Hi Jennifer, we are so glad you like the salsa! Thawed tomatoes will be totally mushy and likely won’t char the way fresh ones will, so I’m not sure how they’ll work in this recipe. I’ve actually canned thawed frozen tomatoes before, and one cool thing is how their skins slip right off without broiling or blanching. In any case, using the frozen tomatoes would change the flavor and texture of your finished salsa, since you won’t be able to char them as well. In which case you might be better off using fresh tomatoes, considering the work involved. Hope that helps!
Hey ! I’m super interested and excited about your salsa . But one thing I’m not about apple cider vinegar. Would I be able to safely swap it with normal vinegar?
Hi Paula, Here’s what Elise said replying to a similar question: “That should work fine, as long as the acidity of the vinegar you are using is consistent with that of apple cider vinegar.” Usually the acidity percent will be on the front of the bottle. My bottle of apple cider vinegar says it’s 5% acidity. Hope that helps, and happy canning!
This is a great recipe! So easy and delicious. I roasted the tomatoes and peppers on the grill. The skins all slipped so easily on the tomatoes this way! I don’t think I’ll ever peel by boiling again. Now I’m looking to find another bunch of tomatoes so I can make another batch. Oh, I couldn’t find anaheim peppers, so I went with a couple of big anchos, three seranos and two jalapenos. I bet you could use just about anything as long as you stick with a pound of them.
Could I up the jalapeños and still keep the acidity level save?
Hi Jenny, if you want more heat, I would recommend swapping out some of the jalapeno with a habanero. I would not increase the physical volume of chile peppers.
Loved the recipe! Unfortunately we are down to the last jar. Time to make more!
Thank you so much for this recipe , my kids ( all adults )love hot spicy, me not as much , I toned the recipe down a bit with sugar, as suggested, and went with canned chilies. Love it , will definitely add this to one of my favourites , so simple ( I also legit cook down a it as I like salsa a little thicker ,♀️❤️
Can I use citric acid to replace some of the vinegar for water bath canning?
Hi Jane, I wouldn’t know what to recommend here. Maintaining the overall acidity of the salsa is what is key and is what will prevent botulism. If you have citric acid and not vinegar, you may need to find a different recipe.
I have lots of tomatoes, jalapenos, green/red bell peppers and poblano peppers, but no anaheim in my garden. May I substitute the anaheim with poblanos?
Hi Tammi, sure! That’s a perfect substitution.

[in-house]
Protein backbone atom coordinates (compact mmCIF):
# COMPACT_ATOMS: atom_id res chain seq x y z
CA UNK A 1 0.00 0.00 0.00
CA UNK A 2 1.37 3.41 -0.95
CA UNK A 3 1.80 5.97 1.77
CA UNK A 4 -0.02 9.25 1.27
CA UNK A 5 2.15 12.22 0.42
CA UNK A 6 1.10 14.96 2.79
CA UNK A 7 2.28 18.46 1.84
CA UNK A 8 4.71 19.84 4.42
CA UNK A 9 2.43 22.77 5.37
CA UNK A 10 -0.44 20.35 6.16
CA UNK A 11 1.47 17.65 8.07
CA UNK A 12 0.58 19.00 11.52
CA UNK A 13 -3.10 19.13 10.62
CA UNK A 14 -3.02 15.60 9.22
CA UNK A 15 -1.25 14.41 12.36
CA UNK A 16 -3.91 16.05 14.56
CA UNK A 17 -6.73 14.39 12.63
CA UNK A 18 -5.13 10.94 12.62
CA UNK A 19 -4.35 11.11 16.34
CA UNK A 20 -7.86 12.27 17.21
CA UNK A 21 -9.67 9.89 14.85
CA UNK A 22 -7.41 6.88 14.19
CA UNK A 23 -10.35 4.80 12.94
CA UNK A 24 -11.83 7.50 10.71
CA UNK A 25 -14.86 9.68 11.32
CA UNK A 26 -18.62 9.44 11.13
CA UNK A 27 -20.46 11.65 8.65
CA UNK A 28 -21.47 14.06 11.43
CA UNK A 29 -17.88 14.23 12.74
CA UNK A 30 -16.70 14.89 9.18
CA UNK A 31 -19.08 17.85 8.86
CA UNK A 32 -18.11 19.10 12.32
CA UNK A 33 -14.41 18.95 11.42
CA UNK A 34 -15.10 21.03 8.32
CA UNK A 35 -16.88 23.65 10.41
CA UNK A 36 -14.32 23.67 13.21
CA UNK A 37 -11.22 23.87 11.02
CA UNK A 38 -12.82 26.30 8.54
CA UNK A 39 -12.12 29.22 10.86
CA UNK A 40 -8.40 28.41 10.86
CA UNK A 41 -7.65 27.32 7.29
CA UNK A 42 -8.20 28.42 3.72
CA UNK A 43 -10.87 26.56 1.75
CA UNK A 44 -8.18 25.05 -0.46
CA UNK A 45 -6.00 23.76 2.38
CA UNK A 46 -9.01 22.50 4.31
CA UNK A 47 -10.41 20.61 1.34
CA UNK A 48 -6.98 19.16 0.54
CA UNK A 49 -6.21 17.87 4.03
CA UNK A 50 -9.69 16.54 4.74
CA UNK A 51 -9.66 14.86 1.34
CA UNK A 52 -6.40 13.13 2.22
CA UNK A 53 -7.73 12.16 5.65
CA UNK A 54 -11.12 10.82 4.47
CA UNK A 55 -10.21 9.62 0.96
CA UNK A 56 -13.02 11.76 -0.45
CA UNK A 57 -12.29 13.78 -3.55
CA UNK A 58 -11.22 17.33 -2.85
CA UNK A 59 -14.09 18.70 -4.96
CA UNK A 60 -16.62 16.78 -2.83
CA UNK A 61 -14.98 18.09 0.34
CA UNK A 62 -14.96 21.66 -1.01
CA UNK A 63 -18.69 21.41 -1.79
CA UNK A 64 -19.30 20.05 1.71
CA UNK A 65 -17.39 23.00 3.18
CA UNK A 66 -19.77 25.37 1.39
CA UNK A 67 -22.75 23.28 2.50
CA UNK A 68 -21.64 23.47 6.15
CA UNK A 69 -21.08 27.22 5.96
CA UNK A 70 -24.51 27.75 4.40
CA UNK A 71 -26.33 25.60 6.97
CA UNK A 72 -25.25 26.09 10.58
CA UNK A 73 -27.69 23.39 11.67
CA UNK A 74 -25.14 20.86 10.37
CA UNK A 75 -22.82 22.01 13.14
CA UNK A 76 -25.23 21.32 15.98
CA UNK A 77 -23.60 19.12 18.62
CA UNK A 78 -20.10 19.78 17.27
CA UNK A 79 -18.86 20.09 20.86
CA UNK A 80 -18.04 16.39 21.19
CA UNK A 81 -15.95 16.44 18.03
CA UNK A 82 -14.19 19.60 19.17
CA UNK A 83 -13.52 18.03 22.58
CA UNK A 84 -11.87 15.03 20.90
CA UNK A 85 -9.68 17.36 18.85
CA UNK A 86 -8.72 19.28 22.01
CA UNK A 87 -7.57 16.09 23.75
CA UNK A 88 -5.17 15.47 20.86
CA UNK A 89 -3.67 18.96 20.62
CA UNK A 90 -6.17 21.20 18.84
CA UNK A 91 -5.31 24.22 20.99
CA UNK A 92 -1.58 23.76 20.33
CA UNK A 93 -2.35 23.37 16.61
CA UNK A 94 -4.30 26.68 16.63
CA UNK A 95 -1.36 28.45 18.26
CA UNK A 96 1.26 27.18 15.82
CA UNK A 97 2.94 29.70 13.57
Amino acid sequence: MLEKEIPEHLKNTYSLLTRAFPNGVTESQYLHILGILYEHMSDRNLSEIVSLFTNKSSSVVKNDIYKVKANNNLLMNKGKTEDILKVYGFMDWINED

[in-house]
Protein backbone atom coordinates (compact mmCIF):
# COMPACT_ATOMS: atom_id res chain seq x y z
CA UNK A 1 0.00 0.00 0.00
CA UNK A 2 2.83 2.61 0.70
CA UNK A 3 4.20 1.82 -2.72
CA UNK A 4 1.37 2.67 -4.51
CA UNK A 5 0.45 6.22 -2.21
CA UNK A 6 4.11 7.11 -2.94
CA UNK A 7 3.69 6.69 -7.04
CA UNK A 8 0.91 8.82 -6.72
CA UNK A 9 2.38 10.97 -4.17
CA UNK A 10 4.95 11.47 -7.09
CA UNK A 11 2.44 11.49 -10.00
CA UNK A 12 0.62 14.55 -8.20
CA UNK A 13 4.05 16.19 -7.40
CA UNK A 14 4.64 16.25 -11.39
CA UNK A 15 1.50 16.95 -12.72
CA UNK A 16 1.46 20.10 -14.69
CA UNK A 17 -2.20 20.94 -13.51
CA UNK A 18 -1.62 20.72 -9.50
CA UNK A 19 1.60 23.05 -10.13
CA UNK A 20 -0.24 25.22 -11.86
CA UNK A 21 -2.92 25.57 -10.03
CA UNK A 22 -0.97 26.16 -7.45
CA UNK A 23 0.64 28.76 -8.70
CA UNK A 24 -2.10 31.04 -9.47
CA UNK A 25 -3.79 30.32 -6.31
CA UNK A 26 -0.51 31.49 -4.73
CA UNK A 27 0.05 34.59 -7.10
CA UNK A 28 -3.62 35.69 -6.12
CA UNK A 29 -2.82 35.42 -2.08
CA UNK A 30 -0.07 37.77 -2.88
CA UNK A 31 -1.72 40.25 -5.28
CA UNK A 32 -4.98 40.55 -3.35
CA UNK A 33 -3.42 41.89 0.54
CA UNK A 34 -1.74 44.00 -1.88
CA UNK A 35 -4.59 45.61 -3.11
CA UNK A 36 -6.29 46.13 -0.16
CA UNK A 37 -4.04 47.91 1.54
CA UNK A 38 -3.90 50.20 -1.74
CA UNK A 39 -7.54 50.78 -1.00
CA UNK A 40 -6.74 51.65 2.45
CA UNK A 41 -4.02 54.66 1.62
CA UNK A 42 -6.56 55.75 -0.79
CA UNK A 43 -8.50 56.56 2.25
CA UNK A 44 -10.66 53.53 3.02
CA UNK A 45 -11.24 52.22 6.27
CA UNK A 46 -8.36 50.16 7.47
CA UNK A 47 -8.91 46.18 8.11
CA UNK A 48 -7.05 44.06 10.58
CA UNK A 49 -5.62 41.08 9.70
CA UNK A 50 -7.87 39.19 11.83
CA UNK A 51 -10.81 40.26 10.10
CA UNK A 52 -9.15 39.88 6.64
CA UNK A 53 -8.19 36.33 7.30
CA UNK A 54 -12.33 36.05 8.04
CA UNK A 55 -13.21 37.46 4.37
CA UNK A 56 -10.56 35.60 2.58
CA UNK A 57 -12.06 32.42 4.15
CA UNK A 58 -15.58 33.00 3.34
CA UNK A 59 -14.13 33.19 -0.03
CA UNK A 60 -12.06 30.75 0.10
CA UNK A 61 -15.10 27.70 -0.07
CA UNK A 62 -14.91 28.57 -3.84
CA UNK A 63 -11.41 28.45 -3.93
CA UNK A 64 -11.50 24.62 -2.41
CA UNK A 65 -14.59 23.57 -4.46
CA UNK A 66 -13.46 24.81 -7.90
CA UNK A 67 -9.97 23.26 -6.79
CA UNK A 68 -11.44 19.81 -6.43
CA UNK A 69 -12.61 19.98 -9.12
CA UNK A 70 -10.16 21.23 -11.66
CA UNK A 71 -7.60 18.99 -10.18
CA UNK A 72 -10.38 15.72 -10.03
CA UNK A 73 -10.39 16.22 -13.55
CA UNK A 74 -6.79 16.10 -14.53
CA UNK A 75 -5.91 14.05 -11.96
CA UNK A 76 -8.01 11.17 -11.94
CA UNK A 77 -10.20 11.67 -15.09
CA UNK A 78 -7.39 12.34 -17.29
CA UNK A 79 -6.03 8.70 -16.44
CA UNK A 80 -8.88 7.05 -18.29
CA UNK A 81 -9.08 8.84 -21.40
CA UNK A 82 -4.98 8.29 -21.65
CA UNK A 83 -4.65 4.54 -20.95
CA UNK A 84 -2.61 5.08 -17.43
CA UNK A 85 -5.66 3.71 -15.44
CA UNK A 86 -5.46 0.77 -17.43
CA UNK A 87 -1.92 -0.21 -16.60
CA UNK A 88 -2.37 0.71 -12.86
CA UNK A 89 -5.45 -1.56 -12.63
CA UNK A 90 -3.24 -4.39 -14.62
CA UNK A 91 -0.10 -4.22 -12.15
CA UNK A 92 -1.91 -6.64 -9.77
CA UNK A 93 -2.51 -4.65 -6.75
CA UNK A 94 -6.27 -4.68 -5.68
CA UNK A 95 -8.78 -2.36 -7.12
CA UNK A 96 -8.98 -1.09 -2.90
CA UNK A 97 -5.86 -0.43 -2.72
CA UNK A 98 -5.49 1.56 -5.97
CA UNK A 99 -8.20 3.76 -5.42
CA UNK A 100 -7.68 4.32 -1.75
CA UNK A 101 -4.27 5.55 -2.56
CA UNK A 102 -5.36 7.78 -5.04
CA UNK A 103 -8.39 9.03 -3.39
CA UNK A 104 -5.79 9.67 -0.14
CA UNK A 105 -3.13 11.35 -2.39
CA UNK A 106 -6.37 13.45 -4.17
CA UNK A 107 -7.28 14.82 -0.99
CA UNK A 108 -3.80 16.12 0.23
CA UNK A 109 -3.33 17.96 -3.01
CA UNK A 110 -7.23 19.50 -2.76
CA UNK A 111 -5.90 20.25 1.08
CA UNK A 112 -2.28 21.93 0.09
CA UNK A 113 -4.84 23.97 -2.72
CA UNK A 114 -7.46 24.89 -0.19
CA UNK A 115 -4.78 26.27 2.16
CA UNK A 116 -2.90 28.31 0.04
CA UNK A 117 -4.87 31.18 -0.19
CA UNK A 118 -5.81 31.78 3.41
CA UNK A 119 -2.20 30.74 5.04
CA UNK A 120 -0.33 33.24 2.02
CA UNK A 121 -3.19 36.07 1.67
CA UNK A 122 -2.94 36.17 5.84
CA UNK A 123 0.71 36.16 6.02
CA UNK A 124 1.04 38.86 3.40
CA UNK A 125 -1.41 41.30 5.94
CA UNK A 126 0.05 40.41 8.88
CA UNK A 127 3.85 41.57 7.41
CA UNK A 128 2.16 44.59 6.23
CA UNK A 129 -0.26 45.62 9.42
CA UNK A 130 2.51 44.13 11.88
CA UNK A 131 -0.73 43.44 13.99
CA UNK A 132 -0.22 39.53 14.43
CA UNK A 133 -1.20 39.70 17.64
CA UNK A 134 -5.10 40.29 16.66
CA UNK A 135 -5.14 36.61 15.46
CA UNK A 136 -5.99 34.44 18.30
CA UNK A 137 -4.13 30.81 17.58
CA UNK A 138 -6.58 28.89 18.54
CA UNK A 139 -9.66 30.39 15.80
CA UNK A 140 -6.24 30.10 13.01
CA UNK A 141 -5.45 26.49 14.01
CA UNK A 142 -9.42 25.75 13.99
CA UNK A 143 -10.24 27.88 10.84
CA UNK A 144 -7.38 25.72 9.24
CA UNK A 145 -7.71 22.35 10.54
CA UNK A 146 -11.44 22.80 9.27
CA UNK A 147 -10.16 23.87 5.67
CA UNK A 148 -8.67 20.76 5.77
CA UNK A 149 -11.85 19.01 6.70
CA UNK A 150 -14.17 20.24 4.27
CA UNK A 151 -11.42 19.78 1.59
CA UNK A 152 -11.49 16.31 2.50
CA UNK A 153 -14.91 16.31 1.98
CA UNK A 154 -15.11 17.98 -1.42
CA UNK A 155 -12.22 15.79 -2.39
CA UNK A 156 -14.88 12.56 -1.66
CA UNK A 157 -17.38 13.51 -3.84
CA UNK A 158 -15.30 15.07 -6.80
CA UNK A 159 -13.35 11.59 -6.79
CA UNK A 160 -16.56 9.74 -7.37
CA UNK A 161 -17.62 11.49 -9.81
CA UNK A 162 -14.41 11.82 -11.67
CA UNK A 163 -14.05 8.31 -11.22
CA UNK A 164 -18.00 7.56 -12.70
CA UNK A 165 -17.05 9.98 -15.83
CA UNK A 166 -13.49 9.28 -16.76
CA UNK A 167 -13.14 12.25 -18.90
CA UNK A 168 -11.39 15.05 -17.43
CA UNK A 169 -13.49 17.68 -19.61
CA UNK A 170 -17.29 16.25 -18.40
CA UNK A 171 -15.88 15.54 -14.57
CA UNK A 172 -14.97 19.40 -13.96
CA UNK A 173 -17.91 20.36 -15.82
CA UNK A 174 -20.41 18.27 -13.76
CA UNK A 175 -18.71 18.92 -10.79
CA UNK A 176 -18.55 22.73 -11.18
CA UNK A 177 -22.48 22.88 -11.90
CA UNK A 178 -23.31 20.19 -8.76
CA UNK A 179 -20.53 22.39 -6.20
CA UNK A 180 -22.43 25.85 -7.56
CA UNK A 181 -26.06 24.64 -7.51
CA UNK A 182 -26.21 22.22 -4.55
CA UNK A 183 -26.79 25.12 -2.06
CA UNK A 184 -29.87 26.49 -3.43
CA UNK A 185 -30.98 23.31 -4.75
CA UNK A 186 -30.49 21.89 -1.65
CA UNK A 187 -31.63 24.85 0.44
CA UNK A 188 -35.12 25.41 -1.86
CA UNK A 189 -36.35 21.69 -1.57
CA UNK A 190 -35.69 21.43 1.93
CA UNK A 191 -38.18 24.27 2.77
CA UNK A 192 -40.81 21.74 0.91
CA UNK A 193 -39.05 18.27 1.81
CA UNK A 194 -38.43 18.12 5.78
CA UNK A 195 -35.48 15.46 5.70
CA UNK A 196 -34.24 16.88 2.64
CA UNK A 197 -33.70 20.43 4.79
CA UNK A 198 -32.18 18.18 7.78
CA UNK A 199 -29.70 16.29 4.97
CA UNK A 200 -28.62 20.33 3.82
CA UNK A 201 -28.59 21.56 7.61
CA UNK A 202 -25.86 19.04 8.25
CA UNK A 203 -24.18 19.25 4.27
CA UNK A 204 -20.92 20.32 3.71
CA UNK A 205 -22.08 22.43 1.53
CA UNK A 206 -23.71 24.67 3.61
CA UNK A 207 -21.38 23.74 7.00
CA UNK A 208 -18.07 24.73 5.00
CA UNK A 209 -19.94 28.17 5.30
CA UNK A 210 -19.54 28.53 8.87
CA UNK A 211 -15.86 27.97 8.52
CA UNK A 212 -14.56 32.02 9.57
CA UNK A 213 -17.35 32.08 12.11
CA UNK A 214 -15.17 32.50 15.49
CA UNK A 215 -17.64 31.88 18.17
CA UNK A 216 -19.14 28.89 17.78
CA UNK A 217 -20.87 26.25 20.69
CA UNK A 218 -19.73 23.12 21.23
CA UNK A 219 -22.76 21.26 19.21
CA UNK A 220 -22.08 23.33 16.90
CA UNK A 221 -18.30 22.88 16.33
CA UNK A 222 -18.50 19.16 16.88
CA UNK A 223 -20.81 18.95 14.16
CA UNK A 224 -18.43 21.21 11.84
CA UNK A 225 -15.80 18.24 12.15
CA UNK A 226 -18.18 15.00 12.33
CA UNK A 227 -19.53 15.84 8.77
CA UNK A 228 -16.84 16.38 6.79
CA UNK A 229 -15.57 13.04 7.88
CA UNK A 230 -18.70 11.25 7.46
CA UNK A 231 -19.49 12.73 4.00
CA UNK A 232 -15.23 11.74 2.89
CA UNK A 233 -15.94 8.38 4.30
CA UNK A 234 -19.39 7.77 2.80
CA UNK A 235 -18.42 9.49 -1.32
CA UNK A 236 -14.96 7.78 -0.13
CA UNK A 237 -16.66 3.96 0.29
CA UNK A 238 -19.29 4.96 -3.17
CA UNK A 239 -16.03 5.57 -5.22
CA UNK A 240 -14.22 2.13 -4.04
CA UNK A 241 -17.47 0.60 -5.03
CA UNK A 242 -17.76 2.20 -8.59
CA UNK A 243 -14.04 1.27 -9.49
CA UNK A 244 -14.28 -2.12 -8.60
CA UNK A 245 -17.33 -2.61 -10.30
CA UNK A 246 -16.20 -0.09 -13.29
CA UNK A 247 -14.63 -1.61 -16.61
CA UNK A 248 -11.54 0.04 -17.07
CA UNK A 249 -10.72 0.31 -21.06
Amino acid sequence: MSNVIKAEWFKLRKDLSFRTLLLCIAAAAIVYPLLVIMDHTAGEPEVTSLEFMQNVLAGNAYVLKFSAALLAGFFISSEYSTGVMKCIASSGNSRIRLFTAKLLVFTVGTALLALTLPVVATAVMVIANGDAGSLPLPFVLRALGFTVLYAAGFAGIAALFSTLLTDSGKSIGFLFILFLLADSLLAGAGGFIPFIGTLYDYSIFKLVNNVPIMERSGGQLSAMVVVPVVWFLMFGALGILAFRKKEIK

Can this be done in a pressure canner?
Hi Pam, yes this salsa can be canned in a pressure canner. If you use a pressure canner, you won’t need as much vinegar. So scale it back if you want if you are pressure canning.
At what pressure and for how long?
Hi Sarah, I just looked into this, seeking a low-acid pressure canned salsa recipe from a trusted source. And there aren’t any. This is not to say it can’t be done, it’s just that with canning, we only recommend recipes from sources we know offer the most proven and safe recipes out there. I looked at USDA and Extension Service offerings, and they only have water bath canned salsas. There’s a mega post on salsa canning on Healthycanning.com (Ball Canning’s site) that goes into more detail on this. But it does not quite answer your question!
When pressure canning, always cook for the longest time recommended based on the ingredients in the recipe. For example, tomatoes are 20 minutes for a pint and peppers are 35, so these would need cooked for 35 minutes in a pressure canner. I’ve never tried pressure canned salsa myself.
I found this: https://www.leaf.tv/articles/how-to-can-salsa-with-a-pressure-cooker/
Is it safe to can this if the cilantro is removed?
Yes, you may omit the cilantro and still have salsa that’s safe to can.
I made it the other day and it was excellent!!! But unfortunately it was way too spicy for my kids. Can I use bell peppers instead, or just leave them out completely? I’m not sure if that’s possible because of the canning process. Thank you!
Hi Sam, glad you liked the salsa! Sounds like you have plenty of spicy salsa just for the grownups :) But as for omitting the peppers, it’s not a good idea. Here’s why, according to Elise: “The vinegar in the recipe is mostly to offset the lack of acid in the peppers, so it would throw the balance of the whole recipe off. That said, you could conceivably leave out the peppers and reduce the vinegar, but I don’t know what the amount of vinegar you would need then to ensure safely canning this recipe if you are water bath canning.” If you used milder peppers, such as poblanos, that might help quite a bit. Taste the peppers before and after roasting, too, so you have a good idea of the heat level they’ll deliver. I always do this, because the heat peppers pack can vary so much. I’ve had mild jalapenos, and jalapenos that were killer even in tiny amounts.
Hi Sam, you can easily use bell peppers in place of the chile peppers, just make sure you use the same amount (a pound). Ditto on everything Sara said about tasting the peppers. Some are wonderfully mild, and some are ridiculously hot. So it helps to taste!